notes in the project form or email. Don't hesitate to get in touch if you have any questions about
preparing your stems.
Ableton Project Files
If sending an ableton project file, please make sure all your channels are flattened to audio
that contain VSTs / Max for live. The project should be less than 2 gb in total. Please check and
adjust your settings to 44.1K, 16 or 24 bit WAV when freezing and flattening files.
No Dithering on stems or Premasters. Label the tempo of your track in the folder name "Artist Name - Track - BPM"
After placing your order, we will be in touch and provide you with a secure connection for you to
transfer your files. Files should be WAV or AIFF format, and stereo interleaved. Please make
sure that each track is clearly titled, including version descriptions if appropriate. You can send
files to firstname.lastname@example.org via wetransfer, google drive, dropbox, etc. Please send notes & a reference track via email along with
the project files if you have any specific preferences that you would like to be addressed in the mix.
We will do everything we can to produce a coherent, consistent set of quality masters for you,
but please remember that we can only work with what you send us. The more coherent and
consistent your pre-masters, the better your masters will sound. If you need any advice or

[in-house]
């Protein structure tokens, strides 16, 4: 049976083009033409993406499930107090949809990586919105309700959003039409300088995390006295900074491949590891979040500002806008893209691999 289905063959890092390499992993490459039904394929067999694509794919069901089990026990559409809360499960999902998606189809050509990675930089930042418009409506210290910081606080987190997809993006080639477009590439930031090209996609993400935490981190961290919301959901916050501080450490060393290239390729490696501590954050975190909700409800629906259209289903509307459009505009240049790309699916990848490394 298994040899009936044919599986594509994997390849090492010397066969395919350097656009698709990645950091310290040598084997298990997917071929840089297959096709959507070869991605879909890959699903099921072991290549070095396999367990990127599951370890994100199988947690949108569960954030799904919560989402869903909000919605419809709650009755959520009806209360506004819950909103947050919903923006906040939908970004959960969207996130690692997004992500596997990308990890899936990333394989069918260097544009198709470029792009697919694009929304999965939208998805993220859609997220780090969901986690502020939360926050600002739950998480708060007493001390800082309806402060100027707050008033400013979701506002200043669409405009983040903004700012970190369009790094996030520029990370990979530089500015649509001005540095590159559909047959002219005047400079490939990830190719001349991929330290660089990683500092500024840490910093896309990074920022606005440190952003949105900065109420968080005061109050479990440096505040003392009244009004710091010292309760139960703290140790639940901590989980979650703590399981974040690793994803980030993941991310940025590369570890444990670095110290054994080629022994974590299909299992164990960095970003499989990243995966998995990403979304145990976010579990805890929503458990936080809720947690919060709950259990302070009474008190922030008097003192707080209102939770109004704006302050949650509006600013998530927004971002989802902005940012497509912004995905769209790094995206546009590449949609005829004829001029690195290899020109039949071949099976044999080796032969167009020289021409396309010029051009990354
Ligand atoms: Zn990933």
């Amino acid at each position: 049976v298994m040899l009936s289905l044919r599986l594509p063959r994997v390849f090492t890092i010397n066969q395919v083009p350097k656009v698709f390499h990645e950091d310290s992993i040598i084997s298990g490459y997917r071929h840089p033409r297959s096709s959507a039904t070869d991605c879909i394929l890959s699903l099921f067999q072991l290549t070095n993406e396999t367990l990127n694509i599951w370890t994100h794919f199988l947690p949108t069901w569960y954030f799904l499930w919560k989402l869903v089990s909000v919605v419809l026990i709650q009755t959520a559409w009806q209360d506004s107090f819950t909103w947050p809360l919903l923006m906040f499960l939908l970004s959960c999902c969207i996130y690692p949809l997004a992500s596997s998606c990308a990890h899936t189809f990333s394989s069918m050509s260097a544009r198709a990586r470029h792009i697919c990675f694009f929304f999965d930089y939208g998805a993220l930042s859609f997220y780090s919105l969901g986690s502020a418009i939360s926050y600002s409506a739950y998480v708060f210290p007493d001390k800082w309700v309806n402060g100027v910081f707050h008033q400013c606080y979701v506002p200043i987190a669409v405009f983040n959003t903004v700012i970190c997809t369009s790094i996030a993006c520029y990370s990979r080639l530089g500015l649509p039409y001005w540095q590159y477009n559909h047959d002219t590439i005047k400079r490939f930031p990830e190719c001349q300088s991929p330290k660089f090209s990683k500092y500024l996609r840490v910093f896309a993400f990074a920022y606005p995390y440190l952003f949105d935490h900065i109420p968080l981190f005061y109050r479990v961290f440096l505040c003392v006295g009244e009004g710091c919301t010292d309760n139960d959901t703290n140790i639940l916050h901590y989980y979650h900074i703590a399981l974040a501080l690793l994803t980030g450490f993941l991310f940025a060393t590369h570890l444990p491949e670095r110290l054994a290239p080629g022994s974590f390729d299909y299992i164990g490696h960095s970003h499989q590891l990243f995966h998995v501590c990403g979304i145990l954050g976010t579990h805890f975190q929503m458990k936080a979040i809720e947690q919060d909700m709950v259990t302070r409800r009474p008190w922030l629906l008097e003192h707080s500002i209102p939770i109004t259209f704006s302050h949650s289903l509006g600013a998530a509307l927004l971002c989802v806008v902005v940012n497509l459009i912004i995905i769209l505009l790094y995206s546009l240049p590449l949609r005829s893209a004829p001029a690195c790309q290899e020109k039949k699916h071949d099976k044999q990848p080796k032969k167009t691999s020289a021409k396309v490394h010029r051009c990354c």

suggestions at any stage of the process, don't hesitate to get in touch and we will do all we can
to help. If, when you receive your masters back, you require revisions, just let us know and we
can talk about what can be done.
If necessary, one round of revisions will be included with each mix / master. All revisions need to be sent via email within 48 hours of delivery of the initial master. Subsequent rounds of revisions will be $50 each.
If a client needs to revise a stem or a revision needs to be made that is determined to be a revision on the client's end, a $50 fee will be applied.
After sending over the project file or stems, if the client decides they need to make changes to the project (on their end) in order to achieve a desirable end result, the client must submit a new project file or stems to the engineer before the engineer has started working on the project. If substantial changes need to be made to the project (on the client's end) after the engineer has begun working on the project, the client must pay the full rate for a new mix & master / master. Project files cannot be sent back and forth between the client and engineer.
Client may request the stems of the completed project. The fee for this is $50. The fee for alternative versions (extended mix, radio edit, etc.) is $50 per alt version.
The project can be expedited for an additional $50. Expedited projects will be delivered within 7 business days. Revisions may require additional time.
If you feel I really knocked it out of the park and you’re happy with the end result, I would really appreciate a credit on the song. A shout-out on social media will suffice. You can also add a mixing / mastering credit in the track metadata with your distributor if you want.
Most importantly, referring your friends via email or message is a great way to show your appreciation. My direct email is email@example.com